Valbrun said the demographics of the district speak for themselves. According to data from Illinois Report Card, District 86 has a 36% minority enrollment rate that breaks down into 63% white, 17% Asian, 10% Hispanic and 7.5% Black.
While Valbrun’s letter outraged some members of the community, it also struck a chord with others, including a Hinsdale Central teacher who left Valbrun a voicemail in solidarity.
And a Hinsdale South parent emailed Valbrun, saying, “I want to express my deepest apologies for the extreme ignorance that some people have in this area and for the way they have treated you. Your letter has opened my eyes and I intend to become more active in the school.”
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Valbrun said she had the privilege of walking away, but minority students and parents do not. She shared over the phone, and briefly at the top of her Jan. 13 letter, an incident that occurred on Nov. 17 when she flew in to interview for the consultant position.
“I did the presentation and then opened up the Q&A and a gentleman asked, “how will your company help us to change the public perception of us?” Valbrun recounted. “I said to him that’s an interesting question because I can more than imagine what the public perception is based on my own experience.”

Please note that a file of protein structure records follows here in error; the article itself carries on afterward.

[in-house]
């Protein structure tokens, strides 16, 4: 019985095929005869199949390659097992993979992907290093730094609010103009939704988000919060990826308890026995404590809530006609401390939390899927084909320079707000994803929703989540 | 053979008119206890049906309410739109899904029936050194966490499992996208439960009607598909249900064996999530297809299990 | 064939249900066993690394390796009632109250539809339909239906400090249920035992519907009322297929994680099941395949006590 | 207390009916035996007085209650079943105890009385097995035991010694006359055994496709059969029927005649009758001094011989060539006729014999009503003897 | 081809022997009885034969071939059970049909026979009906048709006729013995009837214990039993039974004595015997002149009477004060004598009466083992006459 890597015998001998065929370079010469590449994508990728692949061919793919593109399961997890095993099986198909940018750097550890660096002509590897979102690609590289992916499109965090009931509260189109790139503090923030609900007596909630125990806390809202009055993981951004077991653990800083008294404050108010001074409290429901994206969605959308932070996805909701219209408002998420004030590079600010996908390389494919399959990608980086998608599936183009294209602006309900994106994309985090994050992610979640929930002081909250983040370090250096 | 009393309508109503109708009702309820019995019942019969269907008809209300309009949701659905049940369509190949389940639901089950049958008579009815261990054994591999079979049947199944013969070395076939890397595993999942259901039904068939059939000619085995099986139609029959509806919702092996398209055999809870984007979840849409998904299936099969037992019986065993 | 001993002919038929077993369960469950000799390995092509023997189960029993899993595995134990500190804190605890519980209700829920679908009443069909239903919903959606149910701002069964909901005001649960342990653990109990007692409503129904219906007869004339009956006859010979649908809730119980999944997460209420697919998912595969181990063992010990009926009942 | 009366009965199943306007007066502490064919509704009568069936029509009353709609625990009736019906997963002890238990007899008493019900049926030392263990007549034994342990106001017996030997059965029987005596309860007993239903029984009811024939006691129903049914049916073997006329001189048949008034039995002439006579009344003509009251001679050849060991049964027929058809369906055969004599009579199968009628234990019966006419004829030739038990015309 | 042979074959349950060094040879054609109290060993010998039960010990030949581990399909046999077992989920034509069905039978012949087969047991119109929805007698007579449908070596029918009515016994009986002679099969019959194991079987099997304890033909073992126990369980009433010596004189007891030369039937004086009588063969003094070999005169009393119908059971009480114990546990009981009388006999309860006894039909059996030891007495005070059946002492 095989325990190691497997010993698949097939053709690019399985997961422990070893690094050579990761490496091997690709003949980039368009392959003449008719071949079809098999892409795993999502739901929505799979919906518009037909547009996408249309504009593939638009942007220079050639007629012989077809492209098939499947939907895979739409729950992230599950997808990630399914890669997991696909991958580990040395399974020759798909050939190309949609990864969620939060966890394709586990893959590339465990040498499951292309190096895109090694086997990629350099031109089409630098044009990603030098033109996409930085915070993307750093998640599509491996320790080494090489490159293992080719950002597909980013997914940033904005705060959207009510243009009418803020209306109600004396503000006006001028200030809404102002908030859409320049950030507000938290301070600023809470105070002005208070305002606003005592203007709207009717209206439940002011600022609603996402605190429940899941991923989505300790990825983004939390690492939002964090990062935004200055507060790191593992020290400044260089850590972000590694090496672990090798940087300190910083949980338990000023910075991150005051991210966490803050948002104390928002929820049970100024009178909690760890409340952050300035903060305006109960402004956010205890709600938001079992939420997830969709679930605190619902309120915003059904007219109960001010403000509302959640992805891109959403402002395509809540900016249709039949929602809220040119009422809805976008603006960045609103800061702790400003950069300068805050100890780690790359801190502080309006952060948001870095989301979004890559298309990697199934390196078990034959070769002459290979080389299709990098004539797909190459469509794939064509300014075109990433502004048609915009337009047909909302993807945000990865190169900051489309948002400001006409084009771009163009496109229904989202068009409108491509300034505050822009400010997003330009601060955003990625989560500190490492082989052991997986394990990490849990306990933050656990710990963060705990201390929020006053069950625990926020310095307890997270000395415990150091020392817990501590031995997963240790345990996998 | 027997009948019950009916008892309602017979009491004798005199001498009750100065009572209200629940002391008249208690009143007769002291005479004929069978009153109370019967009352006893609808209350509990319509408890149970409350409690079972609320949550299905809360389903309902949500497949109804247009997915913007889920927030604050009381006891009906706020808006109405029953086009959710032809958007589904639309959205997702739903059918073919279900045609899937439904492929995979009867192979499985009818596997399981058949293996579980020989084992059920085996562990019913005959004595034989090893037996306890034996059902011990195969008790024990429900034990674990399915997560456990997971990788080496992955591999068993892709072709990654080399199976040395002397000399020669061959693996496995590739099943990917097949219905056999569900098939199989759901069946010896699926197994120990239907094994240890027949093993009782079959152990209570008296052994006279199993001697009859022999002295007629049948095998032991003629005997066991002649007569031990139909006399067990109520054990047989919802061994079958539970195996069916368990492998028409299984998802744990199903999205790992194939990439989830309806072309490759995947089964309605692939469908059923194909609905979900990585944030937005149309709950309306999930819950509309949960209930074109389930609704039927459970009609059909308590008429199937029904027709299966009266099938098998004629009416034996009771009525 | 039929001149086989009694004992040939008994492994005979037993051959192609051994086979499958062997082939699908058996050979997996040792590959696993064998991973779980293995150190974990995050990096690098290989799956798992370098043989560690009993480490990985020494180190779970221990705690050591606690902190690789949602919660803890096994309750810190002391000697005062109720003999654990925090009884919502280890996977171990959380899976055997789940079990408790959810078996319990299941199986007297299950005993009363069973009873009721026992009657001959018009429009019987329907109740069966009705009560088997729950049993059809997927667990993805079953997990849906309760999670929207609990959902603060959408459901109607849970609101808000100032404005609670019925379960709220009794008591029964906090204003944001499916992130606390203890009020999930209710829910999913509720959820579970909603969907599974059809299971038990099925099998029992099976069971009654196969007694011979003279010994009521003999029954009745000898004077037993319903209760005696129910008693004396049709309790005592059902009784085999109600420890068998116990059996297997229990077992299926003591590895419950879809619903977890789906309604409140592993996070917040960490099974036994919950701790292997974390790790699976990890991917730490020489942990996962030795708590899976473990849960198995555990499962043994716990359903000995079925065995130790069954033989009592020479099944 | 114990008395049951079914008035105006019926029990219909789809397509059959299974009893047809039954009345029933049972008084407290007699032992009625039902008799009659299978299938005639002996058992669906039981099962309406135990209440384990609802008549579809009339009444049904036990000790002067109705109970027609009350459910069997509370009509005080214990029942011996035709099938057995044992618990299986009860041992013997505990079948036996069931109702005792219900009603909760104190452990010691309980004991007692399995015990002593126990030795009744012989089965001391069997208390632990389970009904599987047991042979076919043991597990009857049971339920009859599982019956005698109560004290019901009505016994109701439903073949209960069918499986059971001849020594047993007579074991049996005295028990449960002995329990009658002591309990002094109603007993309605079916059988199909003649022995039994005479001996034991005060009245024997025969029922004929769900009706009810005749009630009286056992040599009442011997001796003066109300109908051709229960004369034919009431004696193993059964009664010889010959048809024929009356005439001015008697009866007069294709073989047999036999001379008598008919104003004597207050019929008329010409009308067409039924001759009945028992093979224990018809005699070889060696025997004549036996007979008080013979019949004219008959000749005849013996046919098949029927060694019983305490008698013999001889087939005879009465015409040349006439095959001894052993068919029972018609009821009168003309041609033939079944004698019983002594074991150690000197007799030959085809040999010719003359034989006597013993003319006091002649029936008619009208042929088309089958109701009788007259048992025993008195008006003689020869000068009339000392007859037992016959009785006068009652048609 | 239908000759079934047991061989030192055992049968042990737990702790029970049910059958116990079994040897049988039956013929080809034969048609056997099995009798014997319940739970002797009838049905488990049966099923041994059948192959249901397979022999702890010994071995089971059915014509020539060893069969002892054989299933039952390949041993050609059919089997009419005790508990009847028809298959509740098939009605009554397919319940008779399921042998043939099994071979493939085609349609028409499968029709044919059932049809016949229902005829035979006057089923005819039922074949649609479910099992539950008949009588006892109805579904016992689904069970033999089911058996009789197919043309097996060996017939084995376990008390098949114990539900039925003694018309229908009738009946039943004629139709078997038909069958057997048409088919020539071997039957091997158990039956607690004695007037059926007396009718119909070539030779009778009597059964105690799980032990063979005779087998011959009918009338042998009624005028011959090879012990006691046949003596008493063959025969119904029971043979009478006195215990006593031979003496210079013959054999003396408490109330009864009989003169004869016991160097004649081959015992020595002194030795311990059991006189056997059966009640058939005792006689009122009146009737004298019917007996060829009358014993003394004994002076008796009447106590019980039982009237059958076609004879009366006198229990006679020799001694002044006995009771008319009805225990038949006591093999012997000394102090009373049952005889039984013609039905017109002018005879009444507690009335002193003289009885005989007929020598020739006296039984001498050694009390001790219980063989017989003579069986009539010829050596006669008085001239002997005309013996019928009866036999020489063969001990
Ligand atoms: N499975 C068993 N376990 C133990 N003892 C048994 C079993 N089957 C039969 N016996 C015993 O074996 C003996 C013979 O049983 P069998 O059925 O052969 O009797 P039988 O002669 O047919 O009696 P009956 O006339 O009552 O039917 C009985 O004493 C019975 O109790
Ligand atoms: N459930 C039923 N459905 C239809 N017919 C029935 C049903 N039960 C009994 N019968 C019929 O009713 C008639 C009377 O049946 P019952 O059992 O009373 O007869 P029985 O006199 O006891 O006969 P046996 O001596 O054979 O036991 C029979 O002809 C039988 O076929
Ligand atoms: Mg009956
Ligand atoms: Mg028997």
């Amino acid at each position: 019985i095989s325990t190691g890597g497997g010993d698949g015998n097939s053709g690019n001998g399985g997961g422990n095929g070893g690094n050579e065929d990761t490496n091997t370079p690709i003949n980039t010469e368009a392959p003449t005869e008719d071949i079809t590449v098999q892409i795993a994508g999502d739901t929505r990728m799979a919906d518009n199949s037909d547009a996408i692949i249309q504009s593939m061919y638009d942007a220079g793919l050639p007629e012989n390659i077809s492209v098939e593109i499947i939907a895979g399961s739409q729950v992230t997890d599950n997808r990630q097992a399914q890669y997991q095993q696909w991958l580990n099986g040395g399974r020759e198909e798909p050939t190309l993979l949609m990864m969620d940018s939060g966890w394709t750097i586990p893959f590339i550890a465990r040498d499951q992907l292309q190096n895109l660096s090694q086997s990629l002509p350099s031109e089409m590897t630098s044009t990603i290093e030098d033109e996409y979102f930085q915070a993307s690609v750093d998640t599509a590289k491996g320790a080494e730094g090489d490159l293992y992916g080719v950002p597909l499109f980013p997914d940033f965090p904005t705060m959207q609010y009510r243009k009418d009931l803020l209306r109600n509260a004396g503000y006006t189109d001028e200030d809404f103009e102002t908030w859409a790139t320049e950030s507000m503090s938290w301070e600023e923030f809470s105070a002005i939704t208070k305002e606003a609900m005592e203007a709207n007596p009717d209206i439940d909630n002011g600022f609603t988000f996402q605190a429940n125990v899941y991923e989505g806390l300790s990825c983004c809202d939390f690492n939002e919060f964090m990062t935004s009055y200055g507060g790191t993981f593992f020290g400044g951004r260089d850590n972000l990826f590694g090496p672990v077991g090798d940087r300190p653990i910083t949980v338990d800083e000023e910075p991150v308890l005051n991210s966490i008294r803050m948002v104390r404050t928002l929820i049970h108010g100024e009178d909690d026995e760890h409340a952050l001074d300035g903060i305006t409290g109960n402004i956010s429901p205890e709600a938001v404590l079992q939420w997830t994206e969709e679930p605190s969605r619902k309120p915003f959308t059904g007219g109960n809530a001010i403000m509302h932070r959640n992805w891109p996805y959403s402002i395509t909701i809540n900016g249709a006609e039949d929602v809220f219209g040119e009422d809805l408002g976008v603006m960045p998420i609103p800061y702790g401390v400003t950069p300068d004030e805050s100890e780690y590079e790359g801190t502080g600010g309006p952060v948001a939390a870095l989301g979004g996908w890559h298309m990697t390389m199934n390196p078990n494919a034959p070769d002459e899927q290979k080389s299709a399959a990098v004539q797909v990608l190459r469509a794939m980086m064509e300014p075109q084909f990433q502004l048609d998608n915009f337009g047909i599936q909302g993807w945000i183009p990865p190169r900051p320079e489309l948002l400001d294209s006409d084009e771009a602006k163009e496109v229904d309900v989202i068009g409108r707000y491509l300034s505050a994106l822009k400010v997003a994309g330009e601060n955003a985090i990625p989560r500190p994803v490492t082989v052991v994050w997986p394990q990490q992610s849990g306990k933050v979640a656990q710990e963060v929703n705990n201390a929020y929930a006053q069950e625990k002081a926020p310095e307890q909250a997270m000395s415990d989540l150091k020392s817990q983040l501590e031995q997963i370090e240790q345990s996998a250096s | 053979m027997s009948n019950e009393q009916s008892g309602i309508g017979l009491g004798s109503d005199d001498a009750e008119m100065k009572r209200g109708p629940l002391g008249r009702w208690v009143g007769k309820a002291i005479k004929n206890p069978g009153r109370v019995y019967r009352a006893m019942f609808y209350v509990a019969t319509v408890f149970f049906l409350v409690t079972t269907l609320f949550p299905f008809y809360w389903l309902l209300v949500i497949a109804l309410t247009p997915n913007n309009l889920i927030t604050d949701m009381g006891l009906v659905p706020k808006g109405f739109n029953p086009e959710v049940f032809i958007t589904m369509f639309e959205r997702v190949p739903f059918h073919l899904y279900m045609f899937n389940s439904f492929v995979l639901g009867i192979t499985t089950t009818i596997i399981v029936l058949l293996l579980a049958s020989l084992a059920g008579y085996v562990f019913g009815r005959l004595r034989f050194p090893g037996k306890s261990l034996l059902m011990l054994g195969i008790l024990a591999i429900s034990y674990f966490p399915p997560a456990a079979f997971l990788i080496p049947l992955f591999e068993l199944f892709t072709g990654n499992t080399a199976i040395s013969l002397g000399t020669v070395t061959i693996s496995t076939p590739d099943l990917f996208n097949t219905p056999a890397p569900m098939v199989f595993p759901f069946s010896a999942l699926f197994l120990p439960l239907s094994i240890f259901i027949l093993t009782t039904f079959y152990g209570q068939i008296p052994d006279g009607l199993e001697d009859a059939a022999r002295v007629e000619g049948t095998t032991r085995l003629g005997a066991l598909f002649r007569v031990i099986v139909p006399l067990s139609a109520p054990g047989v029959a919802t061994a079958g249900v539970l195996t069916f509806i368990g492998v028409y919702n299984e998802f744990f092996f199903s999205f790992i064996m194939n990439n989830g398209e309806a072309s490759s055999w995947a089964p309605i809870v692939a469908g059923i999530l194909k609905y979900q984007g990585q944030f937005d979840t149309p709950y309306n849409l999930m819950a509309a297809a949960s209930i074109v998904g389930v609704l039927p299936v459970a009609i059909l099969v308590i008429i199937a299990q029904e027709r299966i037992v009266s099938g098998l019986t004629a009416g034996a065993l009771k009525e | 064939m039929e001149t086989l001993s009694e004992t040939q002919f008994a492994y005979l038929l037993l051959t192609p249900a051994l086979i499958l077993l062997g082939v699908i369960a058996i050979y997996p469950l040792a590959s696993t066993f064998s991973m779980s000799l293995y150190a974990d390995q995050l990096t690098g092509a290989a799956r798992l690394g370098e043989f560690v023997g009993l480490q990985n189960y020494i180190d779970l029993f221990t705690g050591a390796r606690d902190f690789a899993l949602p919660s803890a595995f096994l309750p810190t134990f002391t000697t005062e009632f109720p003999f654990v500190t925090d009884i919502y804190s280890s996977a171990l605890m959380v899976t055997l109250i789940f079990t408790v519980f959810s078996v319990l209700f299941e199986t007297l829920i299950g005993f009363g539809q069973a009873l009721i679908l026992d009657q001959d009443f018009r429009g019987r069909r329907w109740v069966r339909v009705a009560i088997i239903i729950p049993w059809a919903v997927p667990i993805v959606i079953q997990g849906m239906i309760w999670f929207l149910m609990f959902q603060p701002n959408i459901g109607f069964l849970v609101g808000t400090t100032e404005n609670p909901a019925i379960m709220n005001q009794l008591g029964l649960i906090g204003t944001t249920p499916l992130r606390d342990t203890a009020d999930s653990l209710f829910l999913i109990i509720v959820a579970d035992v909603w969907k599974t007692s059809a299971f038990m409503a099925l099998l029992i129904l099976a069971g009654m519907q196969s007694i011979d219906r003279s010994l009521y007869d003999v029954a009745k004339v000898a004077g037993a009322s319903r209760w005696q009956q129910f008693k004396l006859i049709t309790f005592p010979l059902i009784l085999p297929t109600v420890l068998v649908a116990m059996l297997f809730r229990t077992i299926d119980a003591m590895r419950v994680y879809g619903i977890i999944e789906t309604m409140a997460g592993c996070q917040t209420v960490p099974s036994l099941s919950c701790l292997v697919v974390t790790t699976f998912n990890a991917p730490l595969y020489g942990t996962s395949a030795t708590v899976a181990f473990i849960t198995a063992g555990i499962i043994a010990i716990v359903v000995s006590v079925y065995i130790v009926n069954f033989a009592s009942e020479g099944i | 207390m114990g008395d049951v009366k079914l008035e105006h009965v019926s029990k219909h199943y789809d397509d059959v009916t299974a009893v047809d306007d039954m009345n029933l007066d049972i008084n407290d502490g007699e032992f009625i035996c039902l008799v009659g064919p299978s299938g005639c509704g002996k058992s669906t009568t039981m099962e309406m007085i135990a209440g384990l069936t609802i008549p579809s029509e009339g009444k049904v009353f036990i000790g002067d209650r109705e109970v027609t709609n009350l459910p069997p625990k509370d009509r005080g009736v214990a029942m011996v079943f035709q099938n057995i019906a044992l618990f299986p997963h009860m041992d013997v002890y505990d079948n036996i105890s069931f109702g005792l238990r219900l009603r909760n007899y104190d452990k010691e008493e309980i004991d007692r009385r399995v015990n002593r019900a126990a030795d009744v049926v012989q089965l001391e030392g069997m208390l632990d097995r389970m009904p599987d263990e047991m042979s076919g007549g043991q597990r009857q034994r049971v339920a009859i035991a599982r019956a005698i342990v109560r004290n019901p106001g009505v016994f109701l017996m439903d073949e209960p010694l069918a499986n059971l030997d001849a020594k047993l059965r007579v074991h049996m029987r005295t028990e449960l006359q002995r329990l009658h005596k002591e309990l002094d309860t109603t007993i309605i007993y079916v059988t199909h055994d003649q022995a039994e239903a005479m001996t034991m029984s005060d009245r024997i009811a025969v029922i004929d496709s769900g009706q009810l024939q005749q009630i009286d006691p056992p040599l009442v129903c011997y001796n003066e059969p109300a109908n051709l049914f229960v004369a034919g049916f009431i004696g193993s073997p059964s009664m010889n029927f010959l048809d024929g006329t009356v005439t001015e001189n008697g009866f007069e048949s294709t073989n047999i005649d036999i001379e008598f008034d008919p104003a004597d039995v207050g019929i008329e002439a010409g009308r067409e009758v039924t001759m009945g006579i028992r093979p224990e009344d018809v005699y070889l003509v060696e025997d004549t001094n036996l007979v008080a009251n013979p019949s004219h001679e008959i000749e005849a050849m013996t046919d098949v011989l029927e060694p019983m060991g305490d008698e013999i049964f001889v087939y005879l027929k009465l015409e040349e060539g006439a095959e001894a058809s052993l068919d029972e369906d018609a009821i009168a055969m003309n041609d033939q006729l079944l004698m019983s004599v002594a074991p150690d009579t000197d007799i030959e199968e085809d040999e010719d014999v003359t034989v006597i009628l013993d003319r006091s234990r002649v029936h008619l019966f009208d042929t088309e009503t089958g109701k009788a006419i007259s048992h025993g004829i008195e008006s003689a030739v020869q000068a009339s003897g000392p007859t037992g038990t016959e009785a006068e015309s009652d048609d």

Valbrun told the audience her first impression of District 86 was not pleasant. She said upon walking into the front office, she was met with hostility from employees who told her the interview was taking place in the auditorium down the street.
“I’m used to experiencing micro-aggressions as a Black woman, that’s the story of my life,” Valbrun said. “But in that moment I considered that I could have been a Black parent or I could have been a Black student and my heart broke at that moment for them.”
In a statement provided to Pioneer Press, Prentiss said the administration agrees with Valbrun that the behavior members of the district community have directed toward her is “abhorrent and inexcusable.”
“As we have stated clearly, repeatedly and emphatically, one of the main goals of our equity work is to create an environment where everyone is not only treated with compassion, dignity and respect, but also feels safe and welcome,” the statement reads. “It is both troubling and disturbing that people who claim to share that belief would choose to laugh at or mock someone who said they felt none of those things based on the way they were treated. Sadly, Ms. Valbrun’s experience is not unlike what some of our students and staff members have encountered during their time in our district.”